SOON TO BE A PART OF HISTORY
The McCormick Road Bridge will be replaced this summer by the Virginia Department of Transportation (VDOT). The project to replace the bridge is scheduled to start on May 20th, and is expected to be complete by July 20th.
During this time the bridge will be closed to all pedestrian and vehicular traffic. Appropriate road signage will be in place by VDOT prior to construction to notify vehicle traffic of the bridge closure and detour routes. Click here to view the alternate accessible route for pedestrians during the closure.
WHEN WILL THE BUS COME?
A new UTS bus locator system is now live. You can access the locator from the UTS Bus Locator website or by acquiring the TransLoc: Transit Visualization app. See this link for additional information and instructions.
The image to the left shows the Green bus Route with two buses on the route. Check out the live map using the UTS Bus Locator link or the app’s map to see the buses moving along the route. How cool is that!
WE STILL NEED LIBRARIANS!
While a card catalog may be a prehistoric search engine, not all old library aids have gone the way of the dinosaur. This year, librarians starting using a new type of library aid called LibGuides. We often refer to them as Library Research Guides. We pulled together onto one guide various resources including: the best journals, databases, statistics, and data sets for you to access and use as you engage in course work or research. Check out the various U.Va. Library Research Guides that best match your area of study and research.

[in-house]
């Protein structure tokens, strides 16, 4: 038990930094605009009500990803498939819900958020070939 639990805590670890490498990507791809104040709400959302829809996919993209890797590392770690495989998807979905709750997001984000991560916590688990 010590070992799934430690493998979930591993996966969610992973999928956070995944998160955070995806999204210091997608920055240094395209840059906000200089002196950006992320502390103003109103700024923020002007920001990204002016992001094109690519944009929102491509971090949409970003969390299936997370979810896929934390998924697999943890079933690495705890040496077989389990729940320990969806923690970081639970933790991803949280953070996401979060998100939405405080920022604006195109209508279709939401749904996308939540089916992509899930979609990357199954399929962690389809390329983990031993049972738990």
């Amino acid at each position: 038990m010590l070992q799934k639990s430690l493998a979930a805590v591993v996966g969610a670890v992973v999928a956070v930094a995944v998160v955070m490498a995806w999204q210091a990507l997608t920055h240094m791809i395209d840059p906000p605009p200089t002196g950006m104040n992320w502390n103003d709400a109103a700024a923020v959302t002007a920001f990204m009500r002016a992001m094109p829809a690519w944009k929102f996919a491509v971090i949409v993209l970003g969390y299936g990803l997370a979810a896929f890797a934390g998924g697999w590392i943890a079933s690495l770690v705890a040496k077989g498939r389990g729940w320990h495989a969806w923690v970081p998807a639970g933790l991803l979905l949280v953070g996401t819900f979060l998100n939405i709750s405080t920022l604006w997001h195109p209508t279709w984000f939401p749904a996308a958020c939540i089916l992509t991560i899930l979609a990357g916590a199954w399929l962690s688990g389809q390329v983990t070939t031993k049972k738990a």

In addition, while we continue to offer you expert research advice. we deliver that advice in a lot of new ways. Instead of just offering you in person assistance, you can call us at 434.924.7040, send the Curry librarians an email, schedule an appointment with us, or CHAT with a U.Va. Librarian. Use whatever way works best for you!
REGISTERING YOUR COPYRIGHT